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Frozen thermometer
Getty Images—iStockphoto

The year has barely started, and many parts of the country are already in a deep freeze. The National Weather Service on Wednesday warned of "bitter cold" from the Midwest to the Mid-Atlantic and Northeast, where subzero temperatures are forecast, with wind chills as low as -25 to -45 degrees in some places. That kind of cold can be a hit to your wallet. Here are five ways to stay warm this winter without spending a bundle.

1. Seal the cracks. In most homes, $200 to $400 worth of energy escapes via leaks, says the Energy Department.
Try this: Experts estimate that caulking leaks could cut your heating bills by up to 10%. Windows and doors are usually the big culprits, but don’t forget to check pipes that pass through a wall, closet interiors, and outlets on exterior walls. Heating and cooling ducts can leak up to 30%. To seal them, use metal tape or mastic sealant (or call in a pro, who will most likely charge you a minimum of $500).

2. Spring for snow tires. A recent study found that winter tires cut cars’ stopping distance by 25% on snow.
Try this: Edmunds.com editor Bill Visnic suggests comparing prices at TireRack.com, which typically runs deals in fall (expect to spend $500 to $700). You may also score a manufacturer rebate, offered year-round. To make your new snow tires last, be sure they’re inflated to the maker’s specifications, which may differ from those of summer tires.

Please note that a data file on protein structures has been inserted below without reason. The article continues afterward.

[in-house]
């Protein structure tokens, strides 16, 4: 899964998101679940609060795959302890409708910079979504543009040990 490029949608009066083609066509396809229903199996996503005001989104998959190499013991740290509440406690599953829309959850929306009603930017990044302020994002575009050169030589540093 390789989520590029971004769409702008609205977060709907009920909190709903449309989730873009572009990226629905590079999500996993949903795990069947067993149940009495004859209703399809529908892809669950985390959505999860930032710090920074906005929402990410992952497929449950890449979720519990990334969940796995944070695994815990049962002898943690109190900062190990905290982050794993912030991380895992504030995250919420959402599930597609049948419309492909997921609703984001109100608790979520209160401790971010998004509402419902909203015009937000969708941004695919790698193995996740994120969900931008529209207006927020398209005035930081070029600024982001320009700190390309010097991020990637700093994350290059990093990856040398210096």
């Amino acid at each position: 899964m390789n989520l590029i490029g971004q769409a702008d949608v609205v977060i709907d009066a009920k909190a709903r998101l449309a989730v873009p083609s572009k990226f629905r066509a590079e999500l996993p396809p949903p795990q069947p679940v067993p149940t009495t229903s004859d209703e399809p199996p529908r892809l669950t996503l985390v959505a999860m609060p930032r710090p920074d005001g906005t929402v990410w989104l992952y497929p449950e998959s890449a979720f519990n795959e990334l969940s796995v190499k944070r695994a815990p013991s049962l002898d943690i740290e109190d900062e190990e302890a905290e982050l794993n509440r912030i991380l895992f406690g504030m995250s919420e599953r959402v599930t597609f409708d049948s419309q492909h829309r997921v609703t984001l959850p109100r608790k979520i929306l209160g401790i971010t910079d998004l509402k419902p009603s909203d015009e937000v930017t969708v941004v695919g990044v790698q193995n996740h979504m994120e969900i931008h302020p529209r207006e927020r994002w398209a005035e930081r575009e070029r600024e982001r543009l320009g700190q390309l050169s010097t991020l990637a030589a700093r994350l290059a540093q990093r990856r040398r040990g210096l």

3. Jet away. Craving a warm-weather getaway? Bargain flights aren’t easy to find: By mid-2014, the cost of the average domestic ticket had climbed 16% since 2010, according to the DOT.
Try this: Book 57 days in advance for the best price on a domestic ticket or 171 days to go abroad. Missed the window? Pick an affordable destination. As of early December, the average fare for February and March travel to Trinidad and Tobago was down 14% vs. 2014, according to Travelocity. Also cheaper this winter: Maui (down 6%), the Dominican Republic, and the Bahamas (both down 3%).

4. Bundle up. When do you buy cold-weather gear? If your answer is late fall, you’re doing it wrong.
Try this: Hold off until January, when the average winter coat discount hits 45%, according to clothing sale site ShopItToMe​.com. “Winter clothes go on sale then because most people have their coat by January,” says Mark Di Vincenzo, author of Buy Ketchup in May and Fly at Noon, a book about the best time to make purchases. Looking ahead to next year? You’ll find even better deals if you wait until July or August, though the summer selection is typically pretty picked over.

5. Increase your efficiency. Heating accounts for a full 45% of Americans’ utility bills. Chances are, you could be using your energy more strategically.
Try this: Use a programmable thermostat to keep the house at 68° while you’re home and as low as 55° when you’re out or asleep to save up to 15% a year. Adjust the hot water too: Setting it at 120° will trim your costs by up to 11%. Even little things help, like turning off bath and kitchen exhaust fans promptly, before they suck up warm air.

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